California Court Rules BCC Exceeded Authority by Allowing Advertising Near Highways
By Kelsey Middleton
Dec 2, 2020
On November 20, Judge Ginger E. Garret of the San Luis Obispo Superior Court ruled that the BCC exceeded its rulemaking authority by allowing any advertising to be seen on interstate highways and state highways crossing the California border because the language and intent of Prop 64 regarding advertising unambiguously intended and implemented a blanket ban on advertising in such locations.
The petitioner, a San Luis Obispo construction worker, filed suit on the basis that the allowance of cannabis billboard advertisements unnecessarily exposed him, his children, and millions of other people to cannabis advertising. The petitioner sought injunctive and declaratory relief from the continued allowance of advertising on highways. Their position was that Advertising Placement Regulation (BCC 16 CCR 5040(b)(3)), providing that all outdoor signs, including billboards, must not be located within a 15-mile radius of the California border or an Interstate Highway or on a State Highway that crosses the California border, is invalid because it is inconsistent with the Advertising Placement Statute (BPC 26152(d)), providing that a licensee must not advertise or market on a billboard or similar advertising device located on an Interstate Highway or on a State Highway which crosses the California border. The Advertising Placement Statute was adopted pursuant to MAUCRSA and Prop 64.
The crux of the petitioner’s argument was that the Advertising Placement Statute unambiguously states that cannabis or cannabis products are entirely prohibited from being advertised or marketed on billboards located anywhere on interstate highways and state highways which cross the California border, that this was the intent of the voters and the legislature, and that by failing to implement a total ban on ads in such spaces, the BCC has put advertising interests above the protection of the public.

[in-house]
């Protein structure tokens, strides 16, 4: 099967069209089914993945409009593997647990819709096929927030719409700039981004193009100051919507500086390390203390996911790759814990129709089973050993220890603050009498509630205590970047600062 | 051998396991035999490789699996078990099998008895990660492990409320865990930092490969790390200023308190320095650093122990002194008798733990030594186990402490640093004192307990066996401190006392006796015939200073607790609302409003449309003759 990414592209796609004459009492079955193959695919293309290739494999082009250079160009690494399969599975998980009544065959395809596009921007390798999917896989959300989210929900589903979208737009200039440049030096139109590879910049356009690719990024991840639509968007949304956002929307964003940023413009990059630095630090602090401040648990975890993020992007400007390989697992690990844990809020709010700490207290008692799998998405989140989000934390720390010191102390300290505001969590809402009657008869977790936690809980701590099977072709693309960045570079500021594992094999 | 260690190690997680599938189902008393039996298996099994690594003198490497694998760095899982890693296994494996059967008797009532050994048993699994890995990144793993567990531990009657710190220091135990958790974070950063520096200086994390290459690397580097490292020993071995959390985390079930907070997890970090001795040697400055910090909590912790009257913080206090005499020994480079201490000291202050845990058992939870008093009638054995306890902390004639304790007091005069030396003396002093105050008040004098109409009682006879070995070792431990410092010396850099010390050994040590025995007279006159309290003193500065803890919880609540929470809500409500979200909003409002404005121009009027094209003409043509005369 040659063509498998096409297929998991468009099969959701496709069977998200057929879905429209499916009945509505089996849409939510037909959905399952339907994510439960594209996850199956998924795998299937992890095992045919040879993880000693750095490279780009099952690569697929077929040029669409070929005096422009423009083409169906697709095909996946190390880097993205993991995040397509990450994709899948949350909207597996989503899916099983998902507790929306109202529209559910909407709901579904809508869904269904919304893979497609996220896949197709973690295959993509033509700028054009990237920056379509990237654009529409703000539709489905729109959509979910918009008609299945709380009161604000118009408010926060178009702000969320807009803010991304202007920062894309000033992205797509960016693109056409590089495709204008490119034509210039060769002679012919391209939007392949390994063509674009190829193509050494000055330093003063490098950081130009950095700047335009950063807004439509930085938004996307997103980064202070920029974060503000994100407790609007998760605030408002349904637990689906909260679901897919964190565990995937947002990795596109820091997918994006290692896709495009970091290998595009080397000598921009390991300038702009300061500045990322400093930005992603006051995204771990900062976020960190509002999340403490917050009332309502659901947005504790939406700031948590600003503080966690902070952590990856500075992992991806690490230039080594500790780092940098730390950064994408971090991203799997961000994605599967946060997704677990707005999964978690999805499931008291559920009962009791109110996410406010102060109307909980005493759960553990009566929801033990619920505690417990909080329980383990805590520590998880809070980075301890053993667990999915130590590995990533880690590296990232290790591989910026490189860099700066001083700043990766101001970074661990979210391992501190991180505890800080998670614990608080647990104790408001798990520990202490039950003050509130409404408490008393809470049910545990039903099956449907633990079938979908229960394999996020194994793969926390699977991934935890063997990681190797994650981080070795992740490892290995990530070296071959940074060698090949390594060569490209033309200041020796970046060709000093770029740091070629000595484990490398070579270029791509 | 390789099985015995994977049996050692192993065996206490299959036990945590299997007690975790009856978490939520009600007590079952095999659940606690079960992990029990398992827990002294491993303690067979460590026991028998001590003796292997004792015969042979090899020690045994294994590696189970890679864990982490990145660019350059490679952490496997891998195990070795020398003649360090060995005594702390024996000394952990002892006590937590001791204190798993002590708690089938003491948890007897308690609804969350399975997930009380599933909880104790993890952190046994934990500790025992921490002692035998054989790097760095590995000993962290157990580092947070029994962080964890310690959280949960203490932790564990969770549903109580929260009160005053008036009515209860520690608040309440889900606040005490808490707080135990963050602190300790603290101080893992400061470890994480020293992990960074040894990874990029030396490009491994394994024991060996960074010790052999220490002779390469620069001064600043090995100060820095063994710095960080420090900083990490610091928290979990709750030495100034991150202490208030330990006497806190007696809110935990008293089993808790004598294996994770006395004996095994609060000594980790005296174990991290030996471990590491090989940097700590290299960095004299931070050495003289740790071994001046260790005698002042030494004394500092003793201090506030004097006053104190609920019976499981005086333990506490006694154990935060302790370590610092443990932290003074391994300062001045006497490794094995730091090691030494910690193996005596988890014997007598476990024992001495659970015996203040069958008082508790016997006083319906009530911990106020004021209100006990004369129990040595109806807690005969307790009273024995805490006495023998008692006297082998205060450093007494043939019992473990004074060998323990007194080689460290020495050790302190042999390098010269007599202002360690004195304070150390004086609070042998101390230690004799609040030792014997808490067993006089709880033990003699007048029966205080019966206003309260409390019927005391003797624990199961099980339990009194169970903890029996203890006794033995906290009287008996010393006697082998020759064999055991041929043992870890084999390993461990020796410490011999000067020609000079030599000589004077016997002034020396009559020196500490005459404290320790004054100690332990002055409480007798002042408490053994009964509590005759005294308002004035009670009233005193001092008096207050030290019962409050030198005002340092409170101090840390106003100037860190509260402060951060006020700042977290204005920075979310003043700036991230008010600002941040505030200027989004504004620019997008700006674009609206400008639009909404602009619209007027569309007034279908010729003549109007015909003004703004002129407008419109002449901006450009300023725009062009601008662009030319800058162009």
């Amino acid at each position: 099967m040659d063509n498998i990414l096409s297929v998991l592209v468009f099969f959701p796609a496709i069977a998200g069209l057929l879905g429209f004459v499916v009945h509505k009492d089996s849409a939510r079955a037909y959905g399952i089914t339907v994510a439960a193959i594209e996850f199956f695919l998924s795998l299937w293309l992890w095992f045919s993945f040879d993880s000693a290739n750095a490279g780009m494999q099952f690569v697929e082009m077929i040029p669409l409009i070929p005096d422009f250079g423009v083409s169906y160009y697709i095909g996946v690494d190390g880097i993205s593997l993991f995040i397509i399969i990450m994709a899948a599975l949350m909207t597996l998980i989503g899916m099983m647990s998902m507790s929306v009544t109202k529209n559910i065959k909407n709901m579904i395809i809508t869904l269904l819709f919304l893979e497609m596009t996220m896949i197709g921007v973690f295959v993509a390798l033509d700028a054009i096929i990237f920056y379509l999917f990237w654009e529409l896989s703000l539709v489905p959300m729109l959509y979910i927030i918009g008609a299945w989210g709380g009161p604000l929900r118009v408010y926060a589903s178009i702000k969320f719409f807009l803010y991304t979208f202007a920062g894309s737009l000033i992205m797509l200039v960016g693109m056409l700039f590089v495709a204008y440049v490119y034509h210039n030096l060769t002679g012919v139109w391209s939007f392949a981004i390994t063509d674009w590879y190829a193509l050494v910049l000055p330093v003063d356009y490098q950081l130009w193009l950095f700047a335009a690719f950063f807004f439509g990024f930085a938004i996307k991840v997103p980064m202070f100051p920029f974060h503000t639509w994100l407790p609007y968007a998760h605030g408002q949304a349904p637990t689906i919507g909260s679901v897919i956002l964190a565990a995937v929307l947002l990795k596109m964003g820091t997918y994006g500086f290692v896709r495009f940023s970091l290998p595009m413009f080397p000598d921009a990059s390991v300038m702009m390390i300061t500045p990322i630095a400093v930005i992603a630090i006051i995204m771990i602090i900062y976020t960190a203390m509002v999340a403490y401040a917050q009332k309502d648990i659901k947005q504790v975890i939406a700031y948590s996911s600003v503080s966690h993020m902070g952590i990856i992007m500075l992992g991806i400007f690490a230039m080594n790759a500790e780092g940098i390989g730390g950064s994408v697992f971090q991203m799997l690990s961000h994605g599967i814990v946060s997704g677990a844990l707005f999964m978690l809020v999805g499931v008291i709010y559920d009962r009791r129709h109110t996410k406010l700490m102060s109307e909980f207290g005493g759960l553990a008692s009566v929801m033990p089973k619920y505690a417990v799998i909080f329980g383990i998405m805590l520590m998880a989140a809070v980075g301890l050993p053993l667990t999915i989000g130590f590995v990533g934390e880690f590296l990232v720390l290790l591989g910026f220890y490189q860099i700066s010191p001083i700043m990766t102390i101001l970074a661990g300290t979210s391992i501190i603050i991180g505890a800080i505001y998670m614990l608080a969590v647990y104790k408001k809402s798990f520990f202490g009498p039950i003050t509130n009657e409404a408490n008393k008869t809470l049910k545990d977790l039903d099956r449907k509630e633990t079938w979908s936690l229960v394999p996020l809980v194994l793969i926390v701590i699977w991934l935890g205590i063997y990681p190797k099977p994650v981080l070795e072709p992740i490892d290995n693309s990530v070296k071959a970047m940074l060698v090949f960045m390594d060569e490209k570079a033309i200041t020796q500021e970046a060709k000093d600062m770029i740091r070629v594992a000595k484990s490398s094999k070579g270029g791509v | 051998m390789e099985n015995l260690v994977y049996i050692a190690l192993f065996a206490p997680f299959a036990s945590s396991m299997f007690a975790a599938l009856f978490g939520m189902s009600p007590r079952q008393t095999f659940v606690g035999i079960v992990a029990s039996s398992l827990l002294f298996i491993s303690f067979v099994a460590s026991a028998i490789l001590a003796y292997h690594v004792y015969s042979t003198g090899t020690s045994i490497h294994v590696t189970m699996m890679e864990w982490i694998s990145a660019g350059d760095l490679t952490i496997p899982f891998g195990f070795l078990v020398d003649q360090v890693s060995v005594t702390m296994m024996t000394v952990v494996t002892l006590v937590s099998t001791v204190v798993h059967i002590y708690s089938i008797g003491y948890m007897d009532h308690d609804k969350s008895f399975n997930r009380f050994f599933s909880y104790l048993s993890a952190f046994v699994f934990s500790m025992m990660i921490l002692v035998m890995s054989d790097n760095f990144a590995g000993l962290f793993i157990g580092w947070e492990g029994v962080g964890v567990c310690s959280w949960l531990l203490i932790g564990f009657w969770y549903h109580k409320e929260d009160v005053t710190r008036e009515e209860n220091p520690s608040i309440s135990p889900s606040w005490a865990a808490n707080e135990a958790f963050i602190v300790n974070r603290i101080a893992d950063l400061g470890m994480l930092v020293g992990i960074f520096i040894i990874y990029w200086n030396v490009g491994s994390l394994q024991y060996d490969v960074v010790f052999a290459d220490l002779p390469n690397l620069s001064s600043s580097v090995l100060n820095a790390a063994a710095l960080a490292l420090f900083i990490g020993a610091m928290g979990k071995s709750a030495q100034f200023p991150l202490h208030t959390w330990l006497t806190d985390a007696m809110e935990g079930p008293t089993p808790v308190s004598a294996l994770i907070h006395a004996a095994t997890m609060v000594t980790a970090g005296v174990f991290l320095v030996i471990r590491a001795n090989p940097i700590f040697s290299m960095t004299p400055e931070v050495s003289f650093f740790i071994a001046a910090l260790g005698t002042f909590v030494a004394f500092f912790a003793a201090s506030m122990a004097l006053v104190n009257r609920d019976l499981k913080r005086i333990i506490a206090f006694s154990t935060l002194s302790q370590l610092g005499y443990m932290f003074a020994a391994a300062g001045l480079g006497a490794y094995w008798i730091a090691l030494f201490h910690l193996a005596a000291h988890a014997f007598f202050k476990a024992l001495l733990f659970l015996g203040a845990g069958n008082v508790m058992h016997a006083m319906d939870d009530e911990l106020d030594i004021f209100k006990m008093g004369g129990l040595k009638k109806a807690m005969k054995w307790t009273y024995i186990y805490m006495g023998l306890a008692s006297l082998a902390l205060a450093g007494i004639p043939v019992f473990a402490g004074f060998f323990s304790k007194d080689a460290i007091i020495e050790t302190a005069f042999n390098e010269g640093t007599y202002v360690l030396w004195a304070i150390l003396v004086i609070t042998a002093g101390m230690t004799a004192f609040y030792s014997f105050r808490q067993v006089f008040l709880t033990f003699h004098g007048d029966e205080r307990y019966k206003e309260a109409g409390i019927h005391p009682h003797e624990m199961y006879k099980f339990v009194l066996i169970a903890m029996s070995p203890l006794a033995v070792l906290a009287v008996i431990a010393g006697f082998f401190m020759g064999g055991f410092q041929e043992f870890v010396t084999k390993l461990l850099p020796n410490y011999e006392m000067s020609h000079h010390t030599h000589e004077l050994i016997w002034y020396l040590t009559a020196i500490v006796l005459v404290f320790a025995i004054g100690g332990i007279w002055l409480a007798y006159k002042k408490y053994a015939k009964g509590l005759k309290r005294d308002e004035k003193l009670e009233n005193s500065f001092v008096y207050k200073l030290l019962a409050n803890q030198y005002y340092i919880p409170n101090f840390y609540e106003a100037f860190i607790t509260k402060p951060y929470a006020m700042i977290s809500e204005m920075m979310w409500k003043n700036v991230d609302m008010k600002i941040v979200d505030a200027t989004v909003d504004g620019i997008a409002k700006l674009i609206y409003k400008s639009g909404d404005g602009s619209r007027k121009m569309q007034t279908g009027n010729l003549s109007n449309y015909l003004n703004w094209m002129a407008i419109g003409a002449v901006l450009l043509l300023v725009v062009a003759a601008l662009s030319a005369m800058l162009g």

The BCC advanced a few arguments in response, but most relevant was the BCC’s assertion that its interpretation of the statute was reasonable because it was ambiguous—the ambiguity being the extent of advertising prohibitions on highways and the failure to define interstate highways and state highways. It further argued that its regulation “avoids the absurd consequences of removing any geographic limit on the advertising ban and that the statute must be interpreted to refer only to highways in fairly close geographic proximity to the border.” The Court did not agree that the statute was ambiguous, nor did it accept BCC’s construction of the statute as allowing any form of advertising near highways.
Despite BCC’s assertion that voters “never articulated an unequivocal ban on licensees engaging in truthful marketing and advertising on billboards,” the Court held that BCC exceeded its authority by promulgating the regulation because of its clear inconsistency with the Statute, citing its expansion of the scope of permissible advertising to include most of California’s State and Interstate Highway system.
The Court’s ruling will impact 35 interstate highways in California, including Interstates 5, 10, and 80. As Prop 64 only pertains to interstate highways and state highways as listed in Section 300-635 of the Street and Highways Code that cross the California border, billboards that advertise cannabis on highways solely within the state will remain permitted.
Currently, it is unknown whether BCC intends to appeal the ruling. VS is continuing to monitor this case and any changes to California law regarding billboard advertising and will provide notification of any further developments as they arise.